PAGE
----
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New SPAC listings went on a rollercoaster ride through 2021. The first quarter saw 278 SPAC IPOs in the US, raising US$92.8 billion. This fell significantly to 51 listings, raising US$11.8 billion in Q2 as the SEC indicated it would take a tougher approach to regulating SPACs. New SPAC IPOs then rose again in Q3, with 77 listings worth US$15.7 billion and then in Q4, with 144 listings worth US$29.2 billion.
While the signs are that the IPO pace may pick up a little in 2022, the main story of the year will be what happens with de-SPAC mergers. These declined over the second half of 2021, from 122 mergers worth US$253.4 billion in H1 to just 86 valued at US$162.3 billion in H2.
With so much capital seeking deals and the requirement to complete transactions within the usual two-year timeframe, competition will be strong for high-quality companies. It is likely that those with some experience and track record with SPACs will be most successful in finding the strongest deals and generating interest from PIPE investors.
Although the technology and life sciences sectors will continue to be the primary picking grounds for SPACs, there is now some interest in more traditional industries. Among the largest transactions of the year was the US$9.2 billion merger of Luxembourg-based industrial firm Ardagh's metal packaging business with Gores Holding IV, a SPAC backed by PE firm Gores Group.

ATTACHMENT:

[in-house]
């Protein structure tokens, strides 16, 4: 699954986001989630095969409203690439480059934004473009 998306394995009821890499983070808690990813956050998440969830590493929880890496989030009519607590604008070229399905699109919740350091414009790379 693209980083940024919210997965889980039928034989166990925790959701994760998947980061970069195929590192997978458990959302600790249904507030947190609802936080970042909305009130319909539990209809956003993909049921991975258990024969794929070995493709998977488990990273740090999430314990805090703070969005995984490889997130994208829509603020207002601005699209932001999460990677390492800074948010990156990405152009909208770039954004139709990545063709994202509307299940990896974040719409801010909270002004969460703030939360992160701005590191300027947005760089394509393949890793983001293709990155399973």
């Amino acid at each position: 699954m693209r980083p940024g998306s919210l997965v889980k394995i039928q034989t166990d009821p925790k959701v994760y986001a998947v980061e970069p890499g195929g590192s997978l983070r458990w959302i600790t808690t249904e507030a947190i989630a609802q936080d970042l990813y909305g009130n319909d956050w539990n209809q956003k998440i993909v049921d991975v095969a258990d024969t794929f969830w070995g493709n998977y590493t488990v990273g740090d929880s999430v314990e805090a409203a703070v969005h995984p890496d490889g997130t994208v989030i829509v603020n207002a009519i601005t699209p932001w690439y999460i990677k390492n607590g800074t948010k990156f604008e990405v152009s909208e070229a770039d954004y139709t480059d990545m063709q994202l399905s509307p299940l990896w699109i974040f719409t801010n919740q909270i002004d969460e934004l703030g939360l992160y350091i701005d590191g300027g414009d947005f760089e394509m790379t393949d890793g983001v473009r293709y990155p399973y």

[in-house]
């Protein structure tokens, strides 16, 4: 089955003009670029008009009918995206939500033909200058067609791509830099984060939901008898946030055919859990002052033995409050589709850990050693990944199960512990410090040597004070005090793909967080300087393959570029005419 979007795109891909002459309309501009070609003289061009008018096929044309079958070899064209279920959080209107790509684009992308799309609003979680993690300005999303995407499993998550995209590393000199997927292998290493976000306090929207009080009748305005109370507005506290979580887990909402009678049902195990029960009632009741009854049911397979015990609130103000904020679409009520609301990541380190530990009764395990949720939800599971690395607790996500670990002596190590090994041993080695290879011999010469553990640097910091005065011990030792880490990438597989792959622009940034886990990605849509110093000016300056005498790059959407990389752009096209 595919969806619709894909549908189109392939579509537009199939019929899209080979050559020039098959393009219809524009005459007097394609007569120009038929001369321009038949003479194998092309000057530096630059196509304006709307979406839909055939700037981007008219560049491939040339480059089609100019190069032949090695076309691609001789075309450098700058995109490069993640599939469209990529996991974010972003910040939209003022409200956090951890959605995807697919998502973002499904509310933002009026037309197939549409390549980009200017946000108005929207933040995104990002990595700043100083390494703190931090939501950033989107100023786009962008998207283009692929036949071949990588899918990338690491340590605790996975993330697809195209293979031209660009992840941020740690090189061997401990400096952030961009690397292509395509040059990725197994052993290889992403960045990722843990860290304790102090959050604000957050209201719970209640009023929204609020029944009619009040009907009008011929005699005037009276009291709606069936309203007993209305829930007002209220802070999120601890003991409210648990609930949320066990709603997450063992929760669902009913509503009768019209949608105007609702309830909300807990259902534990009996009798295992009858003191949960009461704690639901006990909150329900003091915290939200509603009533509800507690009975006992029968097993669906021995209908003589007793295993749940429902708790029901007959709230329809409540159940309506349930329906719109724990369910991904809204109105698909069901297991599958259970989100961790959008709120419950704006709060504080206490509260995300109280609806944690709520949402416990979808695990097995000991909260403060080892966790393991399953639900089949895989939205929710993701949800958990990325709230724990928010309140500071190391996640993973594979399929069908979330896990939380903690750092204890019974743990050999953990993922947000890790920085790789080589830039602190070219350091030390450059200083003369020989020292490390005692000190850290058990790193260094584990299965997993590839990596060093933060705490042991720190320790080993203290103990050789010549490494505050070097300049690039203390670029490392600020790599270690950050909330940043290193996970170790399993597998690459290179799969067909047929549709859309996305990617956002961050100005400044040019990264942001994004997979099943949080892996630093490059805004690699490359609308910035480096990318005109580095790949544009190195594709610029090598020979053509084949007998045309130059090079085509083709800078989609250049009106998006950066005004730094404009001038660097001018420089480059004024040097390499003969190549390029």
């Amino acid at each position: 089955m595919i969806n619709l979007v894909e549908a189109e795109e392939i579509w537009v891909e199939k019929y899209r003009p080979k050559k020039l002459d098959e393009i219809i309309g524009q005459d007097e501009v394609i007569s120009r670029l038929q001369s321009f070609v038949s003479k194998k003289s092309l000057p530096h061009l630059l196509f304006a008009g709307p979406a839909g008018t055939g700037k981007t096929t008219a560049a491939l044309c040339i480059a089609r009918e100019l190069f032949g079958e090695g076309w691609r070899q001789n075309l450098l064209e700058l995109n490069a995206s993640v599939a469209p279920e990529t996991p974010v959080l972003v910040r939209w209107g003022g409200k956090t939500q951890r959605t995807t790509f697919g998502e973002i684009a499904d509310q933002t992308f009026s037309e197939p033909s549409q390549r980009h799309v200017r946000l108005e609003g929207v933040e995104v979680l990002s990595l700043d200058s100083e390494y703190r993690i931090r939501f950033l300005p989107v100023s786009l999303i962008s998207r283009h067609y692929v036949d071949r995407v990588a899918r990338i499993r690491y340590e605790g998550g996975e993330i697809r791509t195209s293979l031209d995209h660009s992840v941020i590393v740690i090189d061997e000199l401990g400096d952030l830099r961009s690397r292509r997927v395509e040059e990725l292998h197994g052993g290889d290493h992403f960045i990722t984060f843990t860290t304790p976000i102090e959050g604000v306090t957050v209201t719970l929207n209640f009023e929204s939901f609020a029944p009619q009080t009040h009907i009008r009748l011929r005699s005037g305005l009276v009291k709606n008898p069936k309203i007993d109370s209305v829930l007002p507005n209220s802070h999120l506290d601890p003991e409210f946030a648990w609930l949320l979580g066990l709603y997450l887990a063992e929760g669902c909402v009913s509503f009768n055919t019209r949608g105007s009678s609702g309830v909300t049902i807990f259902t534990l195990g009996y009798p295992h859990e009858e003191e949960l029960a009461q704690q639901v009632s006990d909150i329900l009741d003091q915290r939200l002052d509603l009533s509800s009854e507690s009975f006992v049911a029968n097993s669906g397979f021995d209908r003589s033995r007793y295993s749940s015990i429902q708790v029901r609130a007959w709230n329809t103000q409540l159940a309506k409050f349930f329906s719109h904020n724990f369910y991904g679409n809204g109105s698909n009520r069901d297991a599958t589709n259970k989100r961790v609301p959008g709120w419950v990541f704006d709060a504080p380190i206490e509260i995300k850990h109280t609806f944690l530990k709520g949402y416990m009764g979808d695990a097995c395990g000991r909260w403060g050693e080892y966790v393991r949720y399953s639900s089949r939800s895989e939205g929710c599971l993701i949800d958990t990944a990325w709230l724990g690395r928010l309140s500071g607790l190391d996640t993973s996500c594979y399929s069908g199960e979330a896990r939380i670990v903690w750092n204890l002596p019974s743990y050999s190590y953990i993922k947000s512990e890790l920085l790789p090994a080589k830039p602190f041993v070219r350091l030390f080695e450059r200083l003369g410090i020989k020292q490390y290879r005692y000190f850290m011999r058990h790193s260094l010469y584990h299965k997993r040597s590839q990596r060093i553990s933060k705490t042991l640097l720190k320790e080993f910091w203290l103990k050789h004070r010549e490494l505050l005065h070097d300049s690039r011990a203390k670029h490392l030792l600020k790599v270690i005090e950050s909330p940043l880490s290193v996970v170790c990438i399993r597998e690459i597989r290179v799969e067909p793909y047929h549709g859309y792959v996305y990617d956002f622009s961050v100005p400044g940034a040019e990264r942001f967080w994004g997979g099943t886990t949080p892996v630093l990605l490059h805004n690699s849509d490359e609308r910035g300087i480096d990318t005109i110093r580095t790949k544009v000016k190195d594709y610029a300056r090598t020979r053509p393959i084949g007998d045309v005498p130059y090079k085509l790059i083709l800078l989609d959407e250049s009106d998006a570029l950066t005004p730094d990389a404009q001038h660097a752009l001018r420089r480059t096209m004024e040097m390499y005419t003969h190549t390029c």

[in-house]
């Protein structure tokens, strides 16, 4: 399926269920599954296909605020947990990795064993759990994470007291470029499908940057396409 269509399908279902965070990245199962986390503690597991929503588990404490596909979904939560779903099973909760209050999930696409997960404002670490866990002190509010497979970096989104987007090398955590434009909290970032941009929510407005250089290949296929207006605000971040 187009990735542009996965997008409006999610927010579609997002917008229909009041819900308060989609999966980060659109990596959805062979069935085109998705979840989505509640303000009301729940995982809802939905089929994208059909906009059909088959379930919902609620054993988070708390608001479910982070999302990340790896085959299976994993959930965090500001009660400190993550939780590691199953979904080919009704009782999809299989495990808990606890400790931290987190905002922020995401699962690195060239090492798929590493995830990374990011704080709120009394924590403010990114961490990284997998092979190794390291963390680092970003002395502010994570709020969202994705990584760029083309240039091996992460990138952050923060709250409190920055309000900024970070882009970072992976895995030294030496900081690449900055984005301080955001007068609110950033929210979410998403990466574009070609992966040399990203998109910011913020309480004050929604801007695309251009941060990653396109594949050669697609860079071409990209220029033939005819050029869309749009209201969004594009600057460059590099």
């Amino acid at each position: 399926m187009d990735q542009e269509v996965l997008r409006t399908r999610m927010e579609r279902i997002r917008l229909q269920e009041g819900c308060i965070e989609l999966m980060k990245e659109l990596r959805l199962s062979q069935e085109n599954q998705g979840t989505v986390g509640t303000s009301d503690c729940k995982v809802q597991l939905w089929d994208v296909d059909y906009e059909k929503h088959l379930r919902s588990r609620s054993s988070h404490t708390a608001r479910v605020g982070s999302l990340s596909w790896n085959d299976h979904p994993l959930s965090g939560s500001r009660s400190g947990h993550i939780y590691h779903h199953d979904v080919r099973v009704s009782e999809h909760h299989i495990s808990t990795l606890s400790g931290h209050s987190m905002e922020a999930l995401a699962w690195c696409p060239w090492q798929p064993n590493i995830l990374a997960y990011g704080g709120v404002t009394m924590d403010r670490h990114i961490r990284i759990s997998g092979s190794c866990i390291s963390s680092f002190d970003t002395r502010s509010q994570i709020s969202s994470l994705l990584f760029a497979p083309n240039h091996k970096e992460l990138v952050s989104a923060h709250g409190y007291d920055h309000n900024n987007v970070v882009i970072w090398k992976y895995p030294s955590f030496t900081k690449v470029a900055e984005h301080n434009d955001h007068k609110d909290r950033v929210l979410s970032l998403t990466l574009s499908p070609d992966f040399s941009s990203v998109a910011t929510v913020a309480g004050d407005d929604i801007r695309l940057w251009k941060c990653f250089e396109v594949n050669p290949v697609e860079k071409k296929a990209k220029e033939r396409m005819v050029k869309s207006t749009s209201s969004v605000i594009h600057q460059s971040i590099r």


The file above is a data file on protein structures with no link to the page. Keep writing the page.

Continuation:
SPACs have also been looking for targets beyond US borders, including in Western Europe and Israel, as sponsors and investors have become more comfortable with cross-border transaction structures. India is also becoming an interesting market for mergers, given the scale of its market, the growth of the technology sector and the increasing amount of private equity investment there looking for an exit. De-SPAC deals targeting assets outside of the US jumped from 31 transactions in 2020 to 94 in 2021, while value leaped by an astounding 589 percent year-on-year to US$207.2 billion.
Given recent statements by the SEC, it seems likely that regulatory changes to SPACs will emerge over the next year or two, with potential reform to forward-looking statements and transparency requirements. The overall thrust of any changes would be to bring de-SPAC mergers more in line with traditional IPOs. On the state law front, in In re Multiplan Corp. Stockholders Litigation, Delaware Court of Chancery applied the entire fairness standard of review to breach of fiduciary duty claims brought against the SPAC's directors, officers and its controlling stockholder, due to alleged conflicts between the SPAC's fiduciaries and public stockholders in the context of a value-decreasing transaction. The uncertainty introduced by this decision to the standard of review applicable to a de-SPAC transaction is expected to result in additional litigations.
We're also seeing some creativity emerge in SPAC PIPE fundraising processes. Many investors already have exposure to these investments and so sponsors are looking to make PIPEs more attractive by, for example, offering common shares at a discount to the US$10 price, having some form of warrant attached, or deploying preferred or convertible preferred structures.
Overall, it will continue to be an active market subject to continued evolution through 2022 and beyond.
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